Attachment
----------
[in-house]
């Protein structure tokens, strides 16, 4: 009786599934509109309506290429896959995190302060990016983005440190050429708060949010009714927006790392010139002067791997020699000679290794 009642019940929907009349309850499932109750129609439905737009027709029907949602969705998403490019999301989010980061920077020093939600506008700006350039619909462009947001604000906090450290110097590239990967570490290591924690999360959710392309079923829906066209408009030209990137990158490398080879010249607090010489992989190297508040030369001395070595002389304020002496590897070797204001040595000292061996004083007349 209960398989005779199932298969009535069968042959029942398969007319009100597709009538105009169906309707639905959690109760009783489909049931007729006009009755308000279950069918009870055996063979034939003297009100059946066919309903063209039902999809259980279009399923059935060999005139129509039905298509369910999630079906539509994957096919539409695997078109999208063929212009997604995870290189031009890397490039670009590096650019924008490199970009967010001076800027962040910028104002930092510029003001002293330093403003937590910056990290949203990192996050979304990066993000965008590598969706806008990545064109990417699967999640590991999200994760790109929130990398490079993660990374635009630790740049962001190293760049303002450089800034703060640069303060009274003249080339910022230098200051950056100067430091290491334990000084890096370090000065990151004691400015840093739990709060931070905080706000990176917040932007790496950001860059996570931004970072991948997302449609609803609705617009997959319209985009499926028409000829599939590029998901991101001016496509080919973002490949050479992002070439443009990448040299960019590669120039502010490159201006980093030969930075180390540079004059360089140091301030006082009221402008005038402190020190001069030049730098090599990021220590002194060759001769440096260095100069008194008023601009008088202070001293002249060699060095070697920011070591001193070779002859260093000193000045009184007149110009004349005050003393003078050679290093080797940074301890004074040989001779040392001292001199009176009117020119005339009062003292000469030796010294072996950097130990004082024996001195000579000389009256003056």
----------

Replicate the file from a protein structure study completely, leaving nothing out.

[in-house]
């Protein structure tokens, strides 16, 4: 009786599934509109309506290429896959995190302060990016983005440190050429708060949010009714927006790392010139002067791997020699000679290794 009642019940929907009349309850499932109750129609439905737009027709029907949602969705998403490019999301989010980061920077020093939600506008700006350039619909462009947001604000906090450290110097590239990967570490290591924690999360959710392309079923829906066209408009030209990137990158490398080879010249607090010489992989190297508040030369001395070595002389304020002496590897070797204001040595000292061996004083007349 209960398989005779199932298969009535069968042959029942398969007319009100597709009538105009169906309707639905959690109760009783489909049931007729006009009755308000279950069918009870055996063979034939003297009100059946066919309903063209039902999809259980279009399923059935060999005139129509039905298509369910999630079906539509994957096919539409695997078109999208063929212009997604995870290189031009890397490039670009590096650019924008490199970009967010001076800027962040910028104002930092510029003001002293330093403003937590910056990290949203990192996050979304990066993000965008590598969706806008990545064109990417699967999640590991999200994760790109929130990398490079993660990374635009630790740049962001190293760049303002450089800034703060640069303060009274003249080339910022230098200051950056100067430091290491334990000084890096370090000065990151004691400015840093739990709060931070905080706000990176917040932007790496950001860059996570931004970072991948997302449609609803609705617009997959319209985009499926028409000829599939590029998901991101001016496509080919973002490949050479992002070439443009990448040299960019590669120039502010490159201006980093030969930075180390540079004059360089140091301030006082009221402008005038402190020190001069030049730098090599990021220590002194060759001769440096260095100069008194008023601009008088202070001293002249060699060095070697920011070591001193070779002859260093000193000045009184007149110009004349005050003393003078050679290093080797940074301890004074040989001779040392001292001199009176009117020119005339009062003292000469030796010294072996950097130990004082024996001195000579000389009256003056």